We are coming up quickly on the winter break, with families gathered and children out of school. With that in mind, it might be fun to have some some (slightly eccentric?) options for family activities and young folk distractions. Even better if these are options that promote learning, or just understanding more about what the old folks do with their days, eh? Here are a few highlights from my collections of (mostly free) comics, coloring books, and games around the world of geekery, coding, and tech. Who knows? Maybe you’ll find something that tickles your own funny bone!
The first coding coloring book I could find dates from 1978 — Roger Kaufman’s FORTRAN Coloring Book, actually published by MIT Press and used as a textbook, back in the day. I was tickled pink when I found it, in part because I remember my dad coding in FORTRAN when I was a young thing. (Yes, I have a copy on paper in my office. Honest!) It is robustly humorous for actual coders, and probably not as much fun for kids today. It is, however, available in the fabulous Internet Archive (but you might have to wait your turn to get access, since it is still under copyright).
Another rather amusing tongue-in-cheek (optionally NSFW) geek coloring book comes from the infamous Oatmeal. Check out 404 Not Found (and 404 Not Found NSFW). Not free.
With coloring books about coding going back so many decades, I thought there must be more, and oh my, there are.
- ABC++ [PDF] (free)
- The Coder’s Coloring Book [PDF] (free)
- Kevin’s Python Coding Coloring Book (usually around $7)
- Lady Ada’s E is For Electronics Coloring Book [PDF] (free as PDF, or you can buy a copy for $9.95)
(You might want to see also Lady Ada’s R is for Robots, which is not free.)
- Programmer’s coloring book (About) [PDF] (free)
- The SELinux Coloring Book (Github) [PDF] (free)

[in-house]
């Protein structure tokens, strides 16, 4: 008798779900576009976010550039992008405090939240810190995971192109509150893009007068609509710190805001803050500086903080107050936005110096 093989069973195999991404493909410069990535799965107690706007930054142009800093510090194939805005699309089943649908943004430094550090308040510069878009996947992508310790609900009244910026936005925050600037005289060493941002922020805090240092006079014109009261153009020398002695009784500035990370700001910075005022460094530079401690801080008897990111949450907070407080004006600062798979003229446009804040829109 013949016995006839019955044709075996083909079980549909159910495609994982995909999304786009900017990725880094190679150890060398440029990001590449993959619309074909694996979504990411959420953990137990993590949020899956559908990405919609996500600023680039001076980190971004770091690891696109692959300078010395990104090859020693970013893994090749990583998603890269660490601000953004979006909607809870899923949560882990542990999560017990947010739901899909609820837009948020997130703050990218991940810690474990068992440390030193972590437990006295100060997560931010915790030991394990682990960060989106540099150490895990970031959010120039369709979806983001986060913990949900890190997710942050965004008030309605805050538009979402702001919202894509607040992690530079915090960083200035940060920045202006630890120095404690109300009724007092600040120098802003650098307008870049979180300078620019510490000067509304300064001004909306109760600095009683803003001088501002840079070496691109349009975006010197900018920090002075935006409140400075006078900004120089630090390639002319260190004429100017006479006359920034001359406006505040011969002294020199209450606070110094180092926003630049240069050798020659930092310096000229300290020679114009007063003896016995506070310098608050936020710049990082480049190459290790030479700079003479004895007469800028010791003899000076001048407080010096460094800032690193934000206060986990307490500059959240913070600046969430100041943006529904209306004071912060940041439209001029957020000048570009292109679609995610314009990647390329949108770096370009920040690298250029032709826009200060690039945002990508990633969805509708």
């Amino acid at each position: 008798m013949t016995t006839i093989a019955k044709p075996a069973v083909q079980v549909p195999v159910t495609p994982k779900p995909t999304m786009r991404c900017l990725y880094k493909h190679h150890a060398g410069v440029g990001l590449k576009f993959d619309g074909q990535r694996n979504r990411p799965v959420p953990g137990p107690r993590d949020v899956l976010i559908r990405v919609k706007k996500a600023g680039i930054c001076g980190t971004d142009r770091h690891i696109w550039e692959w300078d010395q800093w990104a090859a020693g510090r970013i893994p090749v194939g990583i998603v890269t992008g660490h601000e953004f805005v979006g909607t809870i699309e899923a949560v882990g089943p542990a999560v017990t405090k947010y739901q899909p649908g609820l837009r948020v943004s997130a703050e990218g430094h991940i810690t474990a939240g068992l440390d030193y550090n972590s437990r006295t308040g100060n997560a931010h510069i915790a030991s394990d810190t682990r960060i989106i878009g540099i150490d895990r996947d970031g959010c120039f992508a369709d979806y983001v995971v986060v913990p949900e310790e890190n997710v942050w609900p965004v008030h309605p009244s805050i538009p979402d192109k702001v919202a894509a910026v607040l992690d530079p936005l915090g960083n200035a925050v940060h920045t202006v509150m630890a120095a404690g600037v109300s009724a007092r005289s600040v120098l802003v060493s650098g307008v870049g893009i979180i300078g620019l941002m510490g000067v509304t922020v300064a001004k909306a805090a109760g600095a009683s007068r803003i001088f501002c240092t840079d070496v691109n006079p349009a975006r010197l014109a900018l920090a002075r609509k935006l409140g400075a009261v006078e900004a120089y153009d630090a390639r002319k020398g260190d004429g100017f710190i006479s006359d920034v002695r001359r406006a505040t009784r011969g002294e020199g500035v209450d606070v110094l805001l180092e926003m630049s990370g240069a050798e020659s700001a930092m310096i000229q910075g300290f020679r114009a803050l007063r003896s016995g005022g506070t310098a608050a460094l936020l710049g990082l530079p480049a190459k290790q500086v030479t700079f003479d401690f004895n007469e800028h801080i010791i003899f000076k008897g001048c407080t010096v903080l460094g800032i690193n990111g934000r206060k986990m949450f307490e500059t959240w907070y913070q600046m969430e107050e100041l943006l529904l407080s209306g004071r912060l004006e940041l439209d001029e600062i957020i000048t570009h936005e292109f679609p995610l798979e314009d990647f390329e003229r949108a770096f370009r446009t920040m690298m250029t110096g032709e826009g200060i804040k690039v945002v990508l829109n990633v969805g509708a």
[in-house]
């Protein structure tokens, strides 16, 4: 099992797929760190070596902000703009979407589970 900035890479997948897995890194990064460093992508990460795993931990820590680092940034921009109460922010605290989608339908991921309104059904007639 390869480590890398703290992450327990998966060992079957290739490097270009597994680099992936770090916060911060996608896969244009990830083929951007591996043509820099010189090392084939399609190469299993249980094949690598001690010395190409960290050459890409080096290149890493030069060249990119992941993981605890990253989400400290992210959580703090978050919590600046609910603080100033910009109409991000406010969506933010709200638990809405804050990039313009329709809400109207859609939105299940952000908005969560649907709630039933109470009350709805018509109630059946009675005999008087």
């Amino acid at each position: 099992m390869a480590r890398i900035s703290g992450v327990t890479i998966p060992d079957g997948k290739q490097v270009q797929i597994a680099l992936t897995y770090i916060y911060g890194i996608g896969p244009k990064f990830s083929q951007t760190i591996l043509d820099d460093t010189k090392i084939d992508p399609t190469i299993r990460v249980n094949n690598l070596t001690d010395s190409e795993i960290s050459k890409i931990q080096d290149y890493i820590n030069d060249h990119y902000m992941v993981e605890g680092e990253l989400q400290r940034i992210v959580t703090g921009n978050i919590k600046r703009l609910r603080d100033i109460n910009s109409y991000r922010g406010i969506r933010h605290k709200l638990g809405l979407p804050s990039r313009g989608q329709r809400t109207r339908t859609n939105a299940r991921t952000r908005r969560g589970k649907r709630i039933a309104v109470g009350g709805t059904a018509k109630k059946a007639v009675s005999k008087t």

- Soldering is Easy (free, but no PDF, only individual page downloads)
Comics, graphic novels, zines, etc.
About coding & tech
These include comics for kids and comics for pros, but even those for kids are so well done I get a giggle out of them.
- BubbleSort Zines. (Includes zines like “Hip Hip Array!” as well as t-shirts and jewelry such as “BYTE ME!”) (not free)
- Code Cartoons (such as A Cartoon Guide to Flux and more) (free)
- Google Chrome comic by Scott McCloud (free)
- Grokking Algorithms: An illustrated guide for programmers and other curious people (~$17 onAmazon)
- Hello, Ruby (for ages 5 and up) (not free, but free stuff available for downloading at the site)
- How DNS Works (start here) (free)
- Linux comics, a small zine. Others from the same author include “Let’s Learn tcpdump,” “Spying on your programs with trace,” and “Networking! ACK!” (free)
- What Makes a Clock Tick (free)
- Why’s Poignant Guide to Ruby (free)
About geekery other than coding
We are very lucky here to have Jim Ottaviani on campus as a hard core science geek who loves and loves to make comics. I could hardly talk about comics and coding without mentioning his collaboration with Leland Purvis, The Imitation Game: Alan Turing Decoded! But there are more comics and graphic novels about coders, geeks, and the work and culture they love. This is just a few selected titles, not at all comprehensive (try searching cyberpunk graphic novels to see what I mean). [NOTE: These are mostly NOT free, but for sale at bookstores both analog and virtual.]
- Alice in Quantumland: An Allegory of Quantum Physics
- William Gibson’s Neuromancer
- The Thrilling Adventures of Lovelace and Babbage: The (Mostly) True Story of the First Computer (Pantheon Graphic Novels)
- Tom Clohosy Cole’s Space Race